Health commissioners in South East London will carry out a review on denying IVF provision for single women
A shocking report compiled by the Sunday Times revealed that policies in the South East London Commissioning Alliance, which includes six clinical commissioning groups (CCGs), Bexley, Bromley, Greenwich, Lambeth, Lewisham and Southwark, excludes single women from accessing IVF on the grounds that they are ‘poorer’, ‘exert less control on their children’ and ‘place a greater burden on society in general’.
Many CCGs across the NHS have reduced or stopped IVF provision and are blatantly ignoring the National Institute of Health and Clinical Excellence(NICE) guidelines of offering three full cycles of IVF to women under the age of 40.
This has created an IVF postcode lottery and many communities are campaigning against the decision by the CCGs.
IVF babble recently featured and backed a campaign by a couple based in Oxfordshire to end the postcode lottery.
In recent years single women having IVF with donor sperm has soared to 35 percent, according to the Human Fertilisation and Embryology Authority (HFEA).
This could be down to women deciding to have children later in life who may not have found their Mr Right and wanted to go it alone using a sperm donor.
Figures released show that 1,272 women registered to have fertility treatment in 2016, compared to 942 in 2014.
A spokesman for NHS South East London Commissioning Alliance said the organisation will prioritise a ‘rapid review’ of its single women policy
He said: “Infertility is a condition that requires investigation, management and treatment in accordance with national guidance. As part of the provision of prevention, treatment and care, south east London commissioners are committed to ensuring that access to NHS fertility services is provided fairly and consistently within the limited resources we have available.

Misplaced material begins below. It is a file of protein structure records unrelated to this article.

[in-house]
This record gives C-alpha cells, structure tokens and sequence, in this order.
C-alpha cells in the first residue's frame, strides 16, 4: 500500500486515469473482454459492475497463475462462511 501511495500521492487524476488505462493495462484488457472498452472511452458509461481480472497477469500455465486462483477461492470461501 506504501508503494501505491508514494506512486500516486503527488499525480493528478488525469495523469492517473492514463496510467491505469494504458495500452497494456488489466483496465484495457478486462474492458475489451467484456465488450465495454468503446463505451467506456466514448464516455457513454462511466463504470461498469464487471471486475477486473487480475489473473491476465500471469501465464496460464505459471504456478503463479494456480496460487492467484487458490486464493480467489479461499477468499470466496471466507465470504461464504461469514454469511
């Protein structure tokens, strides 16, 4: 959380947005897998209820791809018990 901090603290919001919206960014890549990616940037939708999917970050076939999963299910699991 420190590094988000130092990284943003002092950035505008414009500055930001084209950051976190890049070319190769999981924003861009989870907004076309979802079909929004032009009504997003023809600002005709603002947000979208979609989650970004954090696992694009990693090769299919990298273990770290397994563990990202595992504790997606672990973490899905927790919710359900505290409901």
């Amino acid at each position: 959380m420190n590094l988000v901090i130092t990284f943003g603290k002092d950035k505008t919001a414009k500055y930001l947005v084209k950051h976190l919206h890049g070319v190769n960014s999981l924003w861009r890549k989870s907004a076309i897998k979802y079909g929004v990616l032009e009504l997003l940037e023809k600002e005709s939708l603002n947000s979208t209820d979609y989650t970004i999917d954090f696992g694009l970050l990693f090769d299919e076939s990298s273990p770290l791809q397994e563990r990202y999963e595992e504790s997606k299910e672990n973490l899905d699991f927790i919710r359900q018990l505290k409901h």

“South East London CCGs follow the criteria for IVF treatment set out in the South East London Treatment Access Policy (TAP) and at present, routine funding of assisted conception for single women is not available. All women have access to routine gynaecology services for investigation and management of fertility problems. The treatment access policy only applies to assisted conception.
“We review and update the treatment access policy on a regular basis and we will prioritise a rapid review of the policy in relation to single women.
“All patients can request special consideration for a procedure or treatment which falls outside normal contracts and the treatment access policy through the south east London individual funding request process (IFR). This means that if a single woman is facing exceptional circumstances, she can apply for IVF funding through her GP or the consultant looking after her. All GPs and consultants are aware of the IFR.”
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